03.31.2009 0

Editorial: Senate Should Hold Off on Sims

  • On: 04/29/2009 10:21:40
  • In: Appointments
  • “[T]here is nothing in the court record at all involving me personally. I never was involved in that at all. There’s nothing—nothing regarding my conduct. I didn’t conceal a thing.”—King County Executive Ron Sims, Barack Obama’s nominee for Deputy HUD Secretary regarding Qwest Field lawsuit.

    ALG Editor’s Note: Yesterday, the Washington Examiner broke news of a startling contradiction by Barack Obama’s nominee for deputy secretary of HUD, Ron Sims, current King County Executive.  Clearly it is time for Obama to withdraw the Sims nomination.

    Yesterday, the Senate Banking Committee voted to send the nomination of King County Executive Ron Sims, Barack Obama’s nominee for Deputy HUD Secretary, to the floor of the Senate for a vote. This comes after less than a week after his perfunctory hearing before the acquiescent committee. Now, it will take a courageous senator or two to hold the Sims’ nomination on the floor itself.

    Mr. Sims’ performance at the Banking Committee hearing—and his record as King County Executive—demonstrates time and again that he is less than forthcoming when directly questioned about his own performance. On April 23rd when Senator David Vitter questioned Mr. Sims about his role in the “protracted 12-year legal battle involving government documents relating to Qwest Field” he answered, “With regard to the litigation involving Qwest Field, since the matter is involved in active litigation, I am regrettably unable to comment upon that case.” At least, not under oath.

    On April 24th, when interviewed by the Washington News Observer, he was more than anxious to defend himself from questions about the case proclaiming, “I didn’t conceal anything… I was not fined $120,000. As a matter of fact, it’s interesting because there is nothing in the court record at all involving me personally. I never was involved in that at all. There’s nothing—nothing regarding my conduct. I didn’t conceal a thing. I did order the release of documents after they were discovered, but I never concealed anything.”

    The fact, however, is that Mr. Sims was specifically named, contradicting what he said on camera, in court records listing “The Office of Ron Sims, King County Executive” as the Respondent in the case, Yousoufian v. Sims. To make matters worse, King County was in fact fined $120,000 for failing to provide Armen Yousoufian with documents related to the feasibility of building Qwest Field in Seattle.

    Significantly in 1997, long before the Yousoufian lawsuit was filed, King County residents then were just weeks away from voting on a referendum to raise taxes by $300 million. Mr. Yousoufian correctly believed the records were important at the time of the tax hike referendum—they were studies depicting a far different picture of the stadium’s construction from what was portrayed to the county legislature and the public at large during the campaign. The trial court later found that King County could have complied with Yousoufian’s request within five business days of his original request, in time for the referendum. Instead it took more than four years and millions of dollars of litigation to force Sims to comply with the law.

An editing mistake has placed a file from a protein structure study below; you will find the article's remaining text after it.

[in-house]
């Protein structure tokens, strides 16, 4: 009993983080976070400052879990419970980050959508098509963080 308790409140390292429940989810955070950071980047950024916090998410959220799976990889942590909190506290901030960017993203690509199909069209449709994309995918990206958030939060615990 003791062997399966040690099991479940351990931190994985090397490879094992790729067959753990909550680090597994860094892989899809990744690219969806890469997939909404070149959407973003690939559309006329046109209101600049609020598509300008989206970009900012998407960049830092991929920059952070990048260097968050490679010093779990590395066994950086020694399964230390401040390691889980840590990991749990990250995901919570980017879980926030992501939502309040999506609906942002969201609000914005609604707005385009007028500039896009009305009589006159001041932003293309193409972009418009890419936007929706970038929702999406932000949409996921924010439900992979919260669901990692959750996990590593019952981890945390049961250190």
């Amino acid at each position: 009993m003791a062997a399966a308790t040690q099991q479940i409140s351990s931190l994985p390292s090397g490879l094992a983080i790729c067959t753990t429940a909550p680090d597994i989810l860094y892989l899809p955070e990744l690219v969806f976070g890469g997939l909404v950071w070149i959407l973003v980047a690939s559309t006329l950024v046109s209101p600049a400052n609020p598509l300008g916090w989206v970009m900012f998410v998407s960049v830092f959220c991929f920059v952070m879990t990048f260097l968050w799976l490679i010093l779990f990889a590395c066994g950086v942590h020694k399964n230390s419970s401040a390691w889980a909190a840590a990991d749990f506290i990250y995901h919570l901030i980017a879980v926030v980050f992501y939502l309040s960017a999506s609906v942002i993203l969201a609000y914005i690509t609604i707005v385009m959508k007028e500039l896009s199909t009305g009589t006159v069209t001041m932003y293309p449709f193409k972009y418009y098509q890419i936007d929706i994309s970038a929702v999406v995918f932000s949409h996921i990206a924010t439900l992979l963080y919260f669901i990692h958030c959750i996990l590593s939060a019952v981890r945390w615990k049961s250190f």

Worse yet, it’s a matter of fact that King County—under Mr. Sims’ leadership—deceived Mr. Yousoufian, and all county residents. According the majority opinion of the Washington State Supreme Court penned by Richard Sanders, “The unchallenged findings of fact demonstrate King County repeatedly deceived and misinformed Yousoufian for years. King County told Yousoufian it produced all the requested documents, when in fact it had not. King County told Yousoufian the information was located elsewhere, when in fact it was not. After years of delay, mispresentation, and ineptitude on the part of King County, Yousoufian filed suit; nevertheless, it would still take another year for King County to completely and accurately respond to Yousoufian’s original request, well past the purpose of his request, the referendum on public financing of a sports stadium.”

    At best, Mr. Sims is an artless dodger who does not feel comfortable testifying under oath about one of the worst episodes of public deception in King County history. And at worst, he is to this day a deliberate liar directly responsible for withholding the documents that show his administration in less than a favorable light, committed to the deception that goes on to this day. The court records demonstrate that King County deliberately understated the costs of Qwest Field on Mr. Sims’ watch, and therefore deceived county residents into forking over millions of dollars.

    The least the Senate can do is to hold up Mr. Sims’ nomination so that members can get to the bottom of this controversy by asking more questions of the nominee—under penalty of perjury. The best it can do is to send Mr. Sims back to Seattle where he can pass the hours in his monumental field of schemes.


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